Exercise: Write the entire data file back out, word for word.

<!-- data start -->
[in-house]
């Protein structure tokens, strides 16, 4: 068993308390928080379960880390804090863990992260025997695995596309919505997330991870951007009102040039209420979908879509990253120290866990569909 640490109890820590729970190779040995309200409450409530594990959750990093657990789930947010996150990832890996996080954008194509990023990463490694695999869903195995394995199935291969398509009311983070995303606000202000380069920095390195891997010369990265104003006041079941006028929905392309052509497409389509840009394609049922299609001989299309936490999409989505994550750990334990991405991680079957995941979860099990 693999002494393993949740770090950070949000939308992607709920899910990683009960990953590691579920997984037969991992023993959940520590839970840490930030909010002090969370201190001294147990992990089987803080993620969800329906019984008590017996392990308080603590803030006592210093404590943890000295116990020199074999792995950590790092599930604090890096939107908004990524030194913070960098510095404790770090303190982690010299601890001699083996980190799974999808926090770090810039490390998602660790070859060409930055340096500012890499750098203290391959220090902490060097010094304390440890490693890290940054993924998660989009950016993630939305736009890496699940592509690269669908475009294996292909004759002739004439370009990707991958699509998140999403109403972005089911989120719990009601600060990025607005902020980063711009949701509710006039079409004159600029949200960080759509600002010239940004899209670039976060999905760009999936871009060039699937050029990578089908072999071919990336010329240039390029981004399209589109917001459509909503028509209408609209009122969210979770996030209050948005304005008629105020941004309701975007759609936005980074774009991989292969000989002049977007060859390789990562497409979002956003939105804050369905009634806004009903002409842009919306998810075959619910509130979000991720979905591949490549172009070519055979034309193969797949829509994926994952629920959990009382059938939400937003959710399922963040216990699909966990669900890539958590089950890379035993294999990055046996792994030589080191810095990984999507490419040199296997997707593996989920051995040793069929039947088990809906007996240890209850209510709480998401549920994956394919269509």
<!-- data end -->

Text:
[in-house]
């Protein structure tokens, strides 16, 4: 068993308390928080379960880390804090863990992260025997695995596309919505997330991870951007009102040039209420979908879509990253120290866990569909 640490109890820590729970190779040995309200409450409530594990959750990093657990789930947010996150990832890996996080954008194509990023990463490694695999869903195995394995199935291969398509009311983070995303606000202000380069920095390195891997010369990265104003006041079941006028929905392309052509497409389509840009394609049922299609001989299309936490999409989505994550750990334990991405991680079957995941979860099990 693999002494393993949740770090950070949000939308992607709920899910990683009960990953590691579920997984037969991992023993959940520590839970840490930030909010002090969370201190001294147990992990089987803080993620969800329906019984008590017996392990308080603590803030006592210093404590943890000295116990020199074999792995950590790092599930604090890096939107908004990524030194913070960098510095404790770090303190982690010299601890001699083996980190799974999808926090770090810039490390998602660790070859060409930055340096500012890499750098203290391959220090902490060097010094304390440890490693890290940054993924998660989009950016993630939305736009890496699940592509690269669908475009294996292909004759002739004439370009990707991958699509998140999403109403972005089911989120719990009601600060990025607005902020980063711009949701509710006039079409004159600029949200960080759509600002010239940004899209670039976060999905760009999936871009060039699937050029990578089908072999071919990336010329240039390029981004399209589109917001459509909503028509209408609209009122969210979770996030209050948005304005008629105020941004309701975007759609936005980074774009991989292969000989002049977007060859390789990562497409979002956003939105804050369905009634806004009903002409842009919306998810075959619910509130979000991720979905591949490549172009070519055979034309193969797949829509994926994952629920959990009382059938939400937003959710399922963040216990699909966990669900890539958590089950890379035993294999990055046996792994030589080191810095990984999507490419040199296997997707593996989920051995040793069929039947088990809906007996240890209850209510709480998401549920994956394919269509």